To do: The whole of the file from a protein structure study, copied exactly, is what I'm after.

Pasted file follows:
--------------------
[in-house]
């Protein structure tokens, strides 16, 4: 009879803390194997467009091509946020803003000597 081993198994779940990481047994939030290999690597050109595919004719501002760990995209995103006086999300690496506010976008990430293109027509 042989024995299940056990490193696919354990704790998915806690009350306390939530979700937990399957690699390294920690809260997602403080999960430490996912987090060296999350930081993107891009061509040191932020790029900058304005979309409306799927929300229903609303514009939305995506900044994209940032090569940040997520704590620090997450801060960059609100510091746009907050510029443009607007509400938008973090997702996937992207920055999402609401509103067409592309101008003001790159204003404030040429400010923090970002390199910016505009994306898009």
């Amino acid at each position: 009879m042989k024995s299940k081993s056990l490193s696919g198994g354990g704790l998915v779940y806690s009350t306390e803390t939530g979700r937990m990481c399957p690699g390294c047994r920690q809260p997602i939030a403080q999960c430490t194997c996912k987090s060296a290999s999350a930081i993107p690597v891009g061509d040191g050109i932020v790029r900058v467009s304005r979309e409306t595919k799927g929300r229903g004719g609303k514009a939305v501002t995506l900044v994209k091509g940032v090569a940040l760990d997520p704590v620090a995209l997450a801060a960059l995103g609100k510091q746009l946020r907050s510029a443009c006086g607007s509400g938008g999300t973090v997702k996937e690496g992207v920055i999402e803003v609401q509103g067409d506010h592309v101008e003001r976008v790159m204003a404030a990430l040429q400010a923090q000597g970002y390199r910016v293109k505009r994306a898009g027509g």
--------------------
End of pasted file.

[in-house]
């Protein structure tokens, strides 16, 4: 009879803390194997467009091509946020803003000597 081993198994779940990481047994939030290999690597050109595919004719501002760990995209995103006086999300690496506010976008990430293109027509 042989024995299940056990490193696919354990704790998915806690009350306390939530979700937990399957690699390294920690809260997602403080999960430490996912987090060296999350930081993107891009061509040191932020790029900058304005979309409306799927929300229903609303514009939305995506900044994209940032090569940040997520704590620090997450801060960059609100510091746009907050510029443009607007509400938008973090997702996937992207920055999402609401509103067409592309101008003001790159204003404030040429400010923090970002390199910016505009994306898009």
């Amino acid at each position: 009879m042989k024995s299940k081993s056990l490193s696919g198994g354990g704790l998915v779940y806690s009350t306390e803390t939530g979700r937990m990481c399957p690699g390294c047994r920690q809260p997602i939030a403080q999960c430490t194997c996912k987090s060296a290999s999350a930081i993107p690597v891009g061509d040191g050109i932020v790029r900058v467009s304005r979309e409306t595919k799927g929300r229903g004719g609303k514009a939305v501002t995506l900044v994209k091509g940032v090569a940040l760990d997520p704590v620090a995209l997450a801060a960059l995103g609100k510091q746009l946020r907050s510029a443009c006086g607007s509400g938008g999300t973090v997702k996937e690496g992207v920055i999402e803003v609401q509103g067409d506010h592309v101008e003001r976008v790159m204003a404030a990430l040429q400010a923090q000597g970002y390199r910016v293109k505009r994306a898009g027509g």